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From Hemings Motor News

Magnus Volk's name lives on in the Volk's Electric Railway, a short, narrow-gauge excursion line operating in the popular English seaside resort town of Brighton. The Volk's is the longest-running electric rail line extant. Though Volk's name and the popular train are known to many tourists, the Brighton native built another, more audacious train line that lasted but a few years.
The pioneering electrical engineer designed a truly unusual addition to his works in the form of the Brighton and Rottingdean Electric Seashore Railway. While his original electric railway skirted the sea, it was built on land. The Brighton and Rottingdean, instead, had its tracks laid on the sea floor, just off the edge of the coast, and its lone passenger car mounted on tubes 23 feet high. Essentially, he created an offshore train built on stilts.
At high tide, the train took riders out over the sea at a top speed of 6 MPH. The single train car, which rode atop the stilts, looked more like a boat than any traditional rail car, with a sort of bow at each end of a 45-foot elliptical deck. Like a ferry boat, there was a small structure built into the center of the deck that could hold 30 people protected against the elements. Builders installed a rail around the outside of the deck as well as above the structure, where people could also sit, out in the ocean breeze. Known as the "Pioneer," the raised-up train car quickly gained the nickname "Daddy Longlegs" for its ungainly appearance over the water.
The Seashore Railway's tracks consisted of two sets of parallel rails, laid on concrete blocks set 18 feet apart, perhaps the widest gauge passenger train ever built. The parallel rails on either side accommodated four-wheeled trucks, or bogies, that, in turn, supported each of the long tubes keeping the train car above the water.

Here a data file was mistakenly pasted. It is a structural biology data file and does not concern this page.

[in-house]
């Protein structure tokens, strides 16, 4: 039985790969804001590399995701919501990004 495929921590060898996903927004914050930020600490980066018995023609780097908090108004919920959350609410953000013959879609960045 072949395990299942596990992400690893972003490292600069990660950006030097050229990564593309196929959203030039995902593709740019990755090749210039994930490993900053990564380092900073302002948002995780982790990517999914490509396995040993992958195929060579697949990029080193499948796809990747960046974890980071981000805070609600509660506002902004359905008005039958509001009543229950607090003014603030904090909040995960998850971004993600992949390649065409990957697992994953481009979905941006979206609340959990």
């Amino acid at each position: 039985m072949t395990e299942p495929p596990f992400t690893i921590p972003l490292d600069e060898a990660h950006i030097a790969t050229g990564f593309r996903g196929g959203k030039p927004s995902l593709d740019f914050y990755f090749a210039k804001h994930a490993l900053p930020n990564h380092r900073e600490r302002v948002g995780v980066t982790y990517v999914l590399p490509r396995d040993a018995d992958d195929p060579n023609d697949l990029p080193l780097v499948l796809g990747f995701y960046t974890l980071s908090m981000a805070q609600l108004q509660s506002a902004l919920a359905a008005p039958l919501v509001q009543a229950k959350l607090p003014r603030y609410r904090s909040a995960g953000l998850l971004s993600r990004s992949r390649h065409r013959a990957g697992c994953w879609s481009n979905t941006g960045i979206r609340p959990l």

To prevent seaweed and other debris from clogging up the axles or otherwise gumming up the works, each bogie wore a sort of full fender over the top that prevented such contaminants from entering it. Supplied by an overhead electric wire that was supported by a line of power poles adjacent to the line, the Brighton and Rottingdean used a pair of 25-hp General Electric motors to power its drive wheels.
Starting from a pier at Brighton, the railway traveled the 2.8-mile distance to Rottindean before returning to Brighton.
Given the line's path over water, authorities required that a licensed sea captain ride aboard the train, which also flew a flag as if were from a ship's stern. Likewise, lifebuoys and lifeboats were mounted for safety in the event something went wrong.
And, almost immediately, six days after the line opened in 1896, something did go wrong. During a particularly rough storm, the train car toppled over on its stilts, resulting in massive damage. Fortunately, the car was empty at the time and not in operation, but repairs were expensive. The Brighton and Rottindean Seashore Railway stayed in business another few years, never making money and ultimately shutting down in 1900 or 1901, when British authorities decided to beef up their coastal defenses. They requested that the railway be relocated farther out away from the beach, a move that was simply too expensive for the line. Today, some of the concrete pads used to support the rails remain, visible when the tide rolls out from Brighton, the last reminder of Magnus Volk's bold railway excursion into the sea

1 Answer

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I suspect this was more of a publicity stunt and intended to be something of an amusement park ride for the 2.8-mile stretch between Brighton and Rottingdean.

It should not have been overly difficult to build an overland route up the "steep climb that would be hard work for the little tram cars" (1:18) by running two trams at a time in opposite directions, one acting as a counterweight for the other, like the cablecars in San Francisco.